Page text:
But, while it’s yet to be put through its paces in reviews, it does on paper have a few things on its side. For one, it’s the thinnest foldable yet, measuring just 6mm thick when open. For another, Google claims its triple camera array — a 48MP main sensor, backed by two 10.8MP lenses for ultrawide and 5x optical zoom — should give it the best photography ever seen on a foldable.
Thirdly, battery life has been a weak spot on foldables, but the Pixel Fold is promised to have “beyond 24-hour battery life” which could be a game changer in the space. Finally, Google making the Android software as well as the hardware could make a big difference, and the company has already shown off some clever multi-tasking functionality.
Wait for the reviews, but it could be worth paying the premium, if you’re dead set on a foldable.
Motorola Razr 2022
The third-generation Motorola Razr puts a lot right over its predecessors. The latest device in the Razr line-up - which began with the original flip-phone in 2004 - is bigger and more refined than its predecessors in many ways.
It boasts a 6.7-inch OLED glass display with a 144Hz refresh rate when unfolded. Gone is the divisive notch that has become a mainstay on many modern phones. To make more room for that display, Motorola also chiseled down its chin.
Additional features include a speedy Snapdragon 8+ Gen 1 processor, 8GB RAM and 256GB storage, which matches most rivals in the same price bracket. The dual cameras boast 50MP and 13MP sensors, along with support for 8K video. Finally, the 3500mAh battery also outdoes its predecessor, but doesn’t match many premium handsets.
Samsung Galaxy Z Fold 4
If you have the cash to spare, then the Galaxy Z Fold 4 is definitely worth a look. When unfolded, the main display is relatively large at 7.6 inches, making it the phone for those who want maximum screen space.
The 4,400mAh dual battery is also larger than the Razr’s. Additional features include a Snapdragon 8 Plus Gen 1 processor, 12GB of RAM, and 256GB storage (or up to a hefty 1TB if you can fork out £2,019). There are also three cameras at the back, a 10MP front-facing camera on the external display, and a 4MP under-display camera for selfies. Still, that price could put it out of the range of many buyers.
Samsung Galaxy Z Flip 4
If you have your heart set on a Samsung but can’t afford a Galaxy Z Fold 4, then its smaller sibling may be for you. The 6.7-inch screen is smaller when unfolded, but the device itself packs the same Snapdragon 8 Plus Gen 1 processor and also starts at 256GB of storage. However, the lower price inevitably means some cutbacks. The 3,700 mAh battery is smaller and there are only two 12MP cameras on the back, plus a 10MP front-facing camera. Still, this is the cheapest foldable option from Samsung right now, which could be enough to sway those on the fence.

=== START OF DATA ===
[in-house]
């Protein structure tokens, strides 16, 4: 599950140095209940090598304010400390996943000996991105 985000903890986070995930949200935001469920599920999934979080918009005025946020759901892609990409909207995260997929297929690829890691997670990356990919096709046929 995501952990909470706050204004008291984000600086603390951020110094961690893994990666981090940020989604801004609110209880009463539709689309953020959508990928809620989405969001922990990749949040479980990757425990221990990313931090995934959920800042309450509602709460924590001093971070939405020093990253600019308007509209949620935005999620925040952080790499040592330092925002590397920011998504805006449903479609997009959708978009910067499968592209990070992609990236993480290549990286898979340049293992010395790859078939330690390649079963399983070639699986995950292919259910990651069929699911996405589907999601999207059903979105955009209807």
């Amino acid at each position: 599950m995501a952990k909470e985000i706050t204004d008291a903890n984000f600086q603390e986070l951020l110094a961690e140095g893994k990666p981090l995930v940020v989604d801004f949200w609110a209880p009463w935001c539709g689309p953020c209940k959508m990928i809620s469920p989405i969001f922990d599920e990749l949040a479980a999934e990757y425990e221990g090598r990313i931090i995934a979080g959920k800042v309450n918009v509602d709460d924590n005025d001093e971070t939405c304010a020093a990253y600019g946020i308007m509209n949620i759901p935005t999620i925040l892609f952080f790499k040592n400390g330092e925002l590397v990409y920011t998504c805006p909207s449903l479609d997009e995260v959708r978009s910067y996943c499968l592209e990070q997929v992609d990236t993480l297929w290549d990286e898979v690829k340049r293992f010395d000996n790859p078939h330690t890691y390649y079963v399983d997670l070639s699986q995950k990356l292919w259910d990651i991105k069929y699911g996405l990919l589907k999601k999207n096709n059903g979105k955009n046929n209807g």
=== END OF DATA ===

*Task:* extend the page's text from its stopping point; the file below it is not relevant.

Oppo Find N2 Flip
Oppo’s Find N2 Flip is the first foldable that the company has sold outside of China, and it does so while undercutting Motorola by £100 and Samsung by £150. At £849, the Oppo Find N2 Flip isn’t exactly pocket change, but it is a good way of testing the foldable waters.
While its performance is a bit behind its rivals thanks to its use of the Mediatek Dimensity 9000+ chipset, it does boast a nice, bold 3.26-inch external screen, making it more useful than the Samsung Galaxy Z Flip 4 (1.9-inch) and Motorola Razr (2.7-inch) when closed.
It does seem to be a bit harder to find in the UK, but it’s worth seeking out if you want the most bang for your foldable buck.
Microsoft Surface Duo 2
There aren’t a whole bunch of foldables on the market right now, especially for those who don’t want to export a phone from overseas from a Chinese manufacturer like Oppo or Vivo. With that in mind, Microsoft’s Surface Duo 2 could be a good bet for fans of the company. Notably, this isn’t a foldable in the truest sense of the word. Instead, it has two 5.8-inch screens joined by a hinge in the middle.
Pitched as a productivity-oriented device on its release in October 2021, the foldable isn’t the most crowd-pleasing option. But, it may be ideal for those looking to multi-task across two displays, such as using one screen for note-taking and the other as a keyboard in a laptop-style setup.